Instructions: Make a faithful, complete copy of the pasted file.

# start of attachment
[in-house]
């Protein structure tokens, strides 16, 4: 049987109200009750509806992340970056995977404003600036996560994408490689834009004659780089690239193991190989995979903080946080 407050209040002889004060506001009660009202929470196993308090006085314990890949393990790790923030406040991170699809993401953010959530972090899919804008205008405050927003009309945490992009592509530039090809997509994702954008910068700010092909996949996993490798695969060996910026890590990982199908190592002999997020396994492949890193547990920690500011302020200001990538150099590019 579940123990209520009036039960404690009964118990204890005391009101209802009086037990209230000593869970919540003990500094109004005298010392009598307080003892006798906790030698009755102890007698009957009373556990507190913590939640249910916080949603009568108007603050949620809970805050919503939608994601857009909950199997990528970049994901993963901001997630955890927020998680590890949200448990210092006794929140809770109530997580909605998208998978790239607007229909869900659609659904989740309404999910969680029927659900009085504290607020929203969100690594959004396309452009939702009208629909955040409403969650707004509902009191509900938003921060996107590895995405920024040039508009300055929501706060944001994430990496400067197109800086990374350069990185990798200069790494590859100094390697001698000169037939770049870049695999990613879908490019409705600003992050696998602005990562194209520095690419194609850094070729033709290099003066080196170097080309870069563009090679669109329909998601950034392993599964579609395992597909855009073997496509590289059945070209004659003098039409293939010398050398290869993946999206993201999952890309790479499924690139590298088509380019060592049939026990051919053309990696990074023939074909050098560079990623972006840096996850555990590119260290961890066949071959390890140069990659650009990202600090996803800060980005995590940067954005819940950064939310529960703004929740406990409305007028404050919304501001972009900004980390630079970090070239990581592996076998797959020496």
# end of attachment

[in-house]
């Protein structure tokens, strides 16, 4: 049987109200009750509806992340970056995977404003600036996560994408490689834009004659780089690239193991190989995979903080946080 407050209040002889004060506001009660009202929470196993308090006085314990890949393990790790923030406040991170699809993401953010959530972090899919804008205008405050927003009309945490992009592509530039090809997509994702954008910068700010092909996949996993490798695969060996910026890590990982199908190592002999997020396994492949890193547990920690500011302020200001990538150099590019 579940123990209520009036039960404690009964118990204890005391009101209802009086037990209230000593869970919540003990500094109004005298010392009598307080003892006798906790030698009755102890007698009957009373556990507190913590939640249910916080949603009568108007603050949620809970805050919503939608994601857009909950199997990528970049994901993963901001997630955890927020998680590890949200448990210092006794929140809770109530997580909605998208998978790239607007229909869900659609659904989740309404999910969680029927659900009085504290607020929203969100690594959004396309452009939702009208629909955040409403969650707004509902009191509900938003921060996107590895995405920024040039508009300055929501706060944001994430990496400067197109800086990374350069990185990798200069790494590859100094390697001698000169037939770049870049695999990613879908490019409705600003992050696998602005990562194209520095690419194609850094070729033709290099003066080196170097080309870069563009090679669109329909998601950034392993599964579609395992597909855009073997496509590289059945070209004659003098039409293939010398050398290869993946999206993201999952890309790479499924690139590298088509380019060592049939026990051919053309990696990074023939074909050098560079990623972006840096996850555990590119260290961890066949071959390890140069990659650009990202600090996803800060980005995590940067954005819940950064939310529960703004929740406990409305007028404050919304501001972009900004980390630079970090070239990581592996076998797959020496």